The decision to explicitly reference the events of September 11, 2001 was Spielberg’s. In an interview with one of the two script writers, David Koepp explains that, owing to its theme of invasion, all iterations of the H.G. Well’s story have “vast political implications”: “In the late 1890s, it was about British imperialism; in the late 1930s, it was about the fear of Fascism; in the early 1950s, it was the Commies are coming to get us . . . .” Because spectators and critics would inevitably yoke the destruction of the film to the destruction of the World Trade Center, implies Koepp, “we just decided not to censor ourselves, because that’s not realistic, that’s not the world we live in.” Says Koepp:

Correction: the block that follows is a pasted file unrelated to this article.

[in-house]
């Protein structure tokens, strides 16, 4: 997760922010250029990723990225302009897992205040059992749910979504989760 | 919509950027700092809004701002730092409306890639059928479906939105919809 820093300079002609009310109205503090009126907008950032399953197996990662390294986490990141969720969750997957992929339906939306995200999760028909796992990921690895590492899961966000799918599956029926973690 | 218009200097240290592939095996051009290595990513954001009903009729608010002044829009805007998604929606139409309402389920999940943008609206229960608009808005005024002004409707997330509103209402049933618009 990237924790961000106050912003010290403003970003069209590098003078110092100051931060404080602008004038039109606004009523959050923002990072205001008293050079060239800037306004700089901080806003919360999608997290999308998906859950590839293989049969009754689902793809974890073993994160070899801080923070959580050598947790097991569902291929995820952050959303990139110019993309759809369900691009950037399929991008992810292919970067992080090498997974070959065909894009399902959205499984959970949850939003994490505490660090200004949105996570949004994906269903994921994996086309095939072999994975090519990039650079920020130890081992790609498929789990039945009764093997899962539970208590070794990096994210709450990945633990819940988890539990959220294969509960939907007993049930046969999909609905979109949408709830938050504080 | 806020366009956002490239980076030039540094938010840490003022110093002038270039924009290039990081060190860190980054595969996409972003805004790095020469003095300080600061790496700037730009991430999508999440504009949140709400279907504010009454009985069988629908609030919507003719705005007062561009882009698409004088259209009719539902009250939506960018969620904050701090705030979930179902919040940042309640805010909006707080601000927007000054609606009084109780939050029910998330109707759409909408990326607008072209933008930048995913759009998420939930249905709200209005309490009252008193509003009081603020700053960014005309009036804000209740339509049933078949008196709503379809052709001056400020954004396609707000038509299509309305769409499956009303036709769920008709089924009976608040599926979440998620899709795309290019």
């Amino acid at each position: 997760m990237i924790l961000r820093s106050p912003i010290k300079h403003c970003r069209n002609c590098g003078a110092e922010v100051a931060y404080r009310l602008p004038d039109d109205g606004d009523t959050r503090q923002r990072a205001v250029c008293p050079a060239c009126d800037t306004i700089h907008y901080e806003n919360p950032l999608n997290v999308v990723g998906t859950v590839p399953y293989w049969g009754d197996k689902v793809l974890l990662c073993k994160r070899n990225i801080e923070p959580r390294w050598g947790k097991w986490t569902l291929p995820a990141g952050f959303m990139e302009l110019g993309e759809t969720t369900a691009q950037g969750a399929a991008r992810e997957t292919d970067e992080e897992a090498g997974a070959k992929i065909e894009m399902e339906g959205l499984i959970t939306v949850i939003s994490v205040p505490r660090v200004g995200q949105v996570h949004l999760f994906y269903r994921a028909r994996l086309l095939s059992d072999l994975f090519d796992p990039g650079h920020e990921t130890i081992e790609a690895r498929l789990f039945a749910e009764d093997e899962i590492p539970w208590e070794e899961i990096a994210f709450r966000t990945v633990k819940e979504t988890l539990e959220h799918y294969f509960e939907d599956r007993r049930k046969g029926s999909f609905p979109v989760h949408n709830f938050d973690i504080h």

As for specific 9/11 references-like Dakota’s [Fanning] character [Rachel] saying, “Is it the terrorists?” or when Tom [Cruise] is covered in ash-those weren’t put in because of 9/11; they were put in because we all lived through 9/11. . . . In the first draft Dakota didn’t have that line, but Steven said, “Wouldn’t she think it’s the terrorists?” And I said, “Well, yeah, but do we really want to evoke that, do we want to come out and say it?” And he said, “But she would, she’s 11.” And it’s true, she would. So she did.
Spielberg’s insistence that an innocent yet precocious child explicitly establish the relation between that bloodthirsty, exogenous evil from beyond and the staple enemy of our current contemporary, political discourse confounds the often printed sentiment that War of the Worlds is a “piece of perfectly realized, pure entertainment.”iii Unquestionably, as the scriptwriters admit, War of the Worlds enacts a politics that extends beyond the screen. As Barbara Biesecker has persuasively argued of Saving Private Ryan